What Is A Kung Fu LARPer? (Live Action Role Player)
This article is part of our series on the subject of "Fake Martial Arts". Read more:
- Why Fake Martial Arts Exist (And Why They Always Will?)
- Top 5 Lies Fake Martial Artists Keep Telling Everyone (And What They Really Mean)
- Top 12 Signs Your Martial Arts School Is A McDojo
- Top 15 Signs Your Martial Arts Teacher Is Fake
- Jet Li on Fake Masters & What Is Real Kung Fu
What is "LARPing"?
Traditionally, Live Action Role Playing (LARPing) is when a bunch of nerds get together in a field or pasture and beat each other up with foam core swords.
In the internet sense, it refers to people who put on a façade and lie about having lives that are far more interesting than they really are.
What is a "LARPer"?
A word that describes a live action role player or someone who enjoys acting out fantasy adventures.
What is a Kung Fu / Martial Arts LARPer?
A martial arts LARPer, in the most basic sense, is the same as a "wannabe".
He / she is a poser and a charlatan of sorts.
A LARPer is someone who copies or imitates all or most of the aspects relating with their martial arts idol or martial arts style, and usually lies about their skills and knowledge in the process.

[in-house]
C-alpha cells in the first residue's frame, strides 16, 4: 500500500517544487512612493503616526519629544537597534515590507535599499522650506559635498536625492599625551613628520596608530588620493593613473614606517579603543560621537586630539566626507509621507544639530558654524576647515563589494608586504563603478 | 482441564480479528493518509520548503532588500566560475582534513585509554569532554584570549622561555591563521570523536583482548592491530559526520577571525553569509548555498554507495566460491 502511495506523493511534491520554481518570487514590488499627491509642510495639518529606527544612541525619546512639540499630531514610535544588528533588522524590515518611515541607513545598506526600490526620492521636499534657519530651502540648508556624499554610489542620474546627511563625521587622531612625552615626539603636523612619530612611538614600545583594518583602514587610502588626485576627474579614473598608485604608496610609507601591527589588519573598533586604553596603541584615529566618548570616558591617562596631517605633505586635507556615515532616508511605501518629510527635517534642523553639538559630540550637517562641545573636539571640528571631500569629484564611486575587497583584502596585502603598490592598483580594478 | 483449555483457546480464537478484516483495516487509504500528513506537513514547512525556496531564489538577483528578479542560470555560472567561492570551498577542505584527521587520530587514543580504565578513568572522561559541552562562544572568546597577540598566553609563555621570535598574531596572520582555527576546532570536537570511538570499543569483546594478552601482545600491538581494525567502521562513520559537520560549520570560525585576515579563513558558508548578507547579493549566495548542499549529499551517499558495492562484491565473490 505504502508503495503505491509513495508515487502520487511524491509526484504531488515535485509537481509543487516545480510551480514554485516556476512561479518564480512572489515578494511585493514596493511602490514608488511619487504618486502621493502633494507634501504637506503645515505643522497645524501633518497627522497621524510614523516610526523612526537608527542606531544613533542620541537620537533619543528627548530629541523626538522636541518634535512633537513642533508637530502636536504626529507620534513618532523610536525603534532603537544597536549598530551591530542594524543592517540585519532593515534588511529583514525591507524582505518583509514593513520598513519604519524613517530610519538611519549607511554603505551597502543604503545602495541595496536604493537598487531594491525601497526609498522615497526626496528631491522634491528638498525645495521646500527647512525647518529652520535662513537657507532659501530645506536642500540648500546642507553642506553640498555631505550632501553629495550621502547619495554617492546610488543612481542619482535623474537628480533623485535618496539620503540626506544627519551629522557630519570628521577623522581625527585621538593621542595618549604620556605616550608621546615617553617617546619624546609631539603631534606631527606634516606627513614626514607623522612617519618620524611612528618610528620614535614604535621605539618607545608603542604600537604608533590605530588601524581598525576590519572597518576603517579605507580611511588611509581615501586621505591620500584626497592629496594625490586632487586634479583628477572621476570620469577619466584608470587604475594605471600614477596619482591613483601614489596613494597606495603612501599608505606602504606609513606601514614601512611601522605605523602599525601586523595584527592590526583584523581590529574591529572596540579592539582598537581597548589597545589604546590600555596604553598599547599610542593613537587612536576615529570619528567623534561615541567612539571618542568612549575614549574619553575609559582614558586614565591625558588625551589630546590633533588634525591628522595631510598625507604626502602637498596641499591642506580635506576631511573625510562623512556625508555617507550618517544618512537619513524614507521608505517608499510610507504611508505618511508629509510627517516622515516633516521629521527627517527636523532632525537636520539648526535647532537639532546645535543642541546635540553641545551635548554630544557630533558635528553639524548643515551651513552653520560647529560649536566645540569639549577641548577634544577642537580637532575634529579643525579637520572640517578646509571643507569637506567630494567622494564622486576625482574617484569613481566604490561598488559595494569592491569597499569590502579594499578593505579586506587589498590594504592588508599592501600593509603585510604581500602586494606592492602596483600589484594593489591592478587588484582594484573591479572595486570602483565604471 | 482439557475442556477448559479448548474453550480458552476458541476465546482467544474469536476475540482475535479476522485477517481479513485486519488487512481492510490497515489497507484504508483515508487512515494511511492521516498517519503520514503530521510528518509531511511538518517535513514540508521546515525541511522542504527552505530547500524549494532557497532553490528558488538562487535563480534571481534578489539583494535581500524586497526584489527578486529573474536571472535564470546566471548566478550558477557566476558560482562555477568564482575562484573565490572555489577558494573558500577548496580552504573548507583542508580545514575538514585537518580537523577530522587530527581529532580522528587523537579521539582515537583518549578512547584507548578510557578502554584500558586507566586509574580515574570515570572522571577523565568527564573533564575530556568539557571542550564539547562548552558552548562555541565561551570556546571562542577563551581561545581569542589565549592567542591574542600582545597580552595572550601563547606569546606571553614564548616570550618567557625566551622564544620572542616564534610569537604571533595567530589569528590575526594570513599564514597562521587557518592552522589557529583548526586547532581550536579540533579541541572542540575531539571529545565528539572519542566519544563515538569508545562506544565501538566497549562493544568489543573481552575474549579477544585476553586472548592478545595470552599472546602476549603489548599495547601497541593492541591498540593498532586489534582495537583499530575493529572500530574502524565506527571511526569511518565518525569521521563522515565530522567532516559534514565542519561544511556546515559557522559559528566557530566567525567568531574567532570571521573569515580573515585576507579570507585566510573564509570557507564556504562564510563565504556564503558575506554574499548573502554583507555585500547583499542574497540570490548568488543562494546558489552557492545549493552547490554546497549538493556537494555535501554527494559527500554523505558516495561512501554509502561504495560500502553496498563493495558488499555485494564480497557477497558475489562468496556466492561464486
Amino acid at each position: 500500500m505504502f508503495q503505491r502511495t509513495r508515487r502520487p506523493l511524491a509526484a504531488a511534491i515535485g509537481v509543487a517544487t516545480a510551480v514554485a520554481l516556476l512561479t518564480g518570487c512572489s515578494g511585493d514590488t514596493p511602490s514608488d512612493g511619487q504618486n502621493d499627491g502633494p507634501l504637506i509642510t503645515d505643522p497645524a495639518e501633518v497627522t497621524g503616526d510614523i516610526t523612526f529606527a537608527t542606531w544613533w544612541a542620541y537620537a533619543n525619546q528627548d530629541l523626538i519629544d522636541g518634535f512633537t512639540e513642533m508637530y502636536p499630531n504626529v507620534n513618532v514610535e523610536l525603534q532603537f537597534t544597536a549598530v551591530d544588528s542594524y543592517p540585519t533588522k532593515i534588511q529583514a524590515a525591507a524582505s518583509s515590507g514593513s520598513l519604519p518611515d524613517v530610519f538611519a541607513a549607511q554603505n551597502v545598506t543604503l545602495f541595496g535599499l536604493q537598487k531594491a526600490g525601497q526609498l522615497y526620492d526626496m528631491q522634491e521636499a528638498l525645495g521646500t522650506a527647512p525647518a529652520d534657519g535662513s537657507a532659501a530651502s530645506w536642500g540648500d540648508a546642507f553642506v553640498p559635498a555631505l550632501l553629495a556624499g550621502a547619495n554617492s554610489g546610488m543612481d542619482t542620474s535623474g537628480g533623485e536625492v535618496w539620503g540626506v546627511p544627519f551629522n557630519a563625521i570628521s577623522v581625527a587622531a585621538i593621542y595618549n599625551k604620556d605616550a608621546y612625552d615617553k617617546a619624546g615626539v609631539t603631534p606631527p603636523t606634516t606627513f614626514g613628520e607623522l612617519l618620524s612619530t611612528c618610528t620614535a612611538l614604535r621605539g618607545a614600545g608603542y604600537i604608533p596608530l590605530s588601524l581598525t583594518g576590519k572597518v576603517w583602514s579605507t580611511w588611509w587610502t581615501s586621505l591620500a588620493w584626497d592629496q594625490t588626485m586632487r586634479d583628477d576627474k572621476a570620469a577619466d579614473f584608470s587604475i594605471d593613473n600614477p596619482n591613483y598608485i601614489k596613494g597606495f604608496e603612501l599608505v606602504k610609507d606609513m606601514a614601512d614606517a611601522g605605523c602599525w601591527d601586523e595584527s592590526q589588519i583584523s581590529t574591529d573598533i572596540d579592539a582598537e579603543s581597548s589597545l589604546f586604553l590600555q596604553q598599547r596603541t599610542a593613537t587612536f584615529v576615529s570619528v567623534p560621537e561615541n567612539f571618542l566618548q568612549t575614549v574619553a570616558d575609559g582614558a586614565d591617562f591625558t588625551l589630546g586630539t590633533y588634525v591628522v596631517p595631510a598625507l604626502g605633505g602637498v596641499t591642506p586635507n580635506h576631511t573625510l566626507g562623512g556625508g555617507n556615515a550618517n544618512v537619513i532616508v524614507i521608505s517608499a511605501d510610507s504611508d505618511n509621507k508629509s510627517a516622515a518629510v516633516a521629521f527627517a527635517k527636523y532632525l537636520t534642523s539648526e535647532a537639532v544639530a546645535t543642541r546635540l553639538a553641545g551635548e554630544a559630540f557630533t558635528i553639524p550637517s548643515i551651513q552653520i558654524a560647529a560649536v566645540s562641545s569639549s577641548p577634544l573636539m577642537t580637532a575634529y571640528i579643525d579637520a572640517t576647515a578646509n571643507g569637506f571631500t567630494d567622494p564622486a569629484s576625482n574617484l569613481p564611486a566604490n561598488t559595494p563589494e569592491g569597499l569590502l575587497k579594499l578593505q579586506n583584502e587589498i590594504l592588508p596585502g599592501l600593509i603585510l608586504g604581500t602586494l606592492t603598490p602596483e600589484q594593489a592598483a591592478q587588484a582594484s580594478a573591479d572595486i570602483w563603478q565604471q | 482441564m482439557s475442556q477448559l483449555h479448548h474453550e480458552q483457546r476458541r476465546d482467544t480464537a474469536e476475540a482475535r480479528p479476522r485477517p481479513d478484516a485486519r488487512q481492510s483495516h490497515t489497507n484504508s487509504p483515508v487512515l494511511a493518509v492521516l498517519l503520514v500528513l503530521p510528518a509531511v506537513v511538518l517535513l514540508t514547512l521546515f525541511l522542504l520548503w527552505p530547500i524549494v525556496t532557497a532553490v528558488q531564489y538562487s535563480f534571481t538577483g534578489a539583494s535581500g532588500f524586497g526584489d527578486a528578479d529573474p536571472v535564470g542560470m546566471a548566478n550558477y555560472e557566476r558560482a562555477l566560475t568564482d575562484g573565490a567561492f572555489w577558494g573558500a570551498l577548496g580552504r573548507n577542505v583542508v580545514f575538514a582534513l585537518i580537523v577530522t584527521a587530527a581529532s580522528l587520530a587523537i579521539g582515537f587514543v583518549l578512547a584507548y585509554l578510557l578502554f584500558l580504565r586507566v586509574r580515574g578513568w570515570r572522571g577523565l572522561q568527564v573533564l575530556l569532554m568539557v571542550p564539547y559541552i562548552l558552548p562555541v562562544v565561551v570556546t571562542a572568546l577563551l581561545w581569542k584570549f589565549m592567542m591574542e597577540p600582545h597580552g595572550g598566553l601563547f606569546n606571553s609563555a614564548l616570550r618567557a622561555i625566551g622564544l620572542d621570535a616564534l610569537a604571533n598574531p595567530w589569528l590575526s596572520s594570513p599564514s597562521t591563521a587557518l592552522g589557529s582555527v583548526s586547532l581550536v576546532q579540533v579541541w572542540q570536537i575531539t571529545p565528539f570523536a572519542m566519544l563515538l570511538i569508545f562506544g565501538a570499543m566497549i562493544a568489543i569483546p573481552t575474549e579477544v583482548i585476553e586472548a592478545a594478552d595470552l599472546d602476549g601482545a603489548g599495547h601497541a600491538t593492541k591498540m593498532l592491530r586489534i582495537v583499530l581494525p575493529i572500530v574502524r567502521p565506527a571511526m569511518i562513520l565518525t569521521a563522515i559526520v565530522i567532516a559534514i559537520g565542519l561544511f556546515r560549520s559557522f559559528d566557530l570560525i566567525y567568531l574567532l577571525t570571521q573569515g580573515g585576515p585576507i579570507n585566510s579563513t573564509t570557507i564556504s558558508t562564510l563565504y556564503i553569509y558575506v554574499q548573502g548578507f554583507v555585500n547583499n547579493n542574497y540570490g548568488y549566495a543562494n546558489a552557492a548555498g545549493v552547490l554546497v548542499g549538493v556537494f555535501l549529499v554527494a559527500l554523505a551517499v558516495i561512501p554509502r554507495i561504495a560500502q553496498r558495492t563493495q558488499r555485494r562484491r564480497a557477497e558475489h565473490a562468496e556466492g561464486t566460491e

They may wish to have or buy all the uniforms / clothing, wish they had the high level skills, belt ranking, or competition medals of the martial arts discipline they study, but don't actually have them / cannot achieve them due to laziness, lack of actually putting the time in to training hard, or just plain incompetence / lack of talent.
Instead of working hard to achieve their martial arts goals, a LARPer would rather fake their knowledge (act like they know more than they do), fake a belt rank or certification that they were never awarded with, lie about their training experiences or who they've trained with, lie about competition results / records, or any of the combination of the above.
A Kung Fu LARPer is one of those guys who has barely trained hard for even a single day in their life, but will make tons of lofty claims or produce other online spam content, self-promoting their so-called amazing feats or skills, but can't win a real fight if their life depended on it. Usually, these guys are the same guys that brag that their "internal energy force" can beat anyone / anything.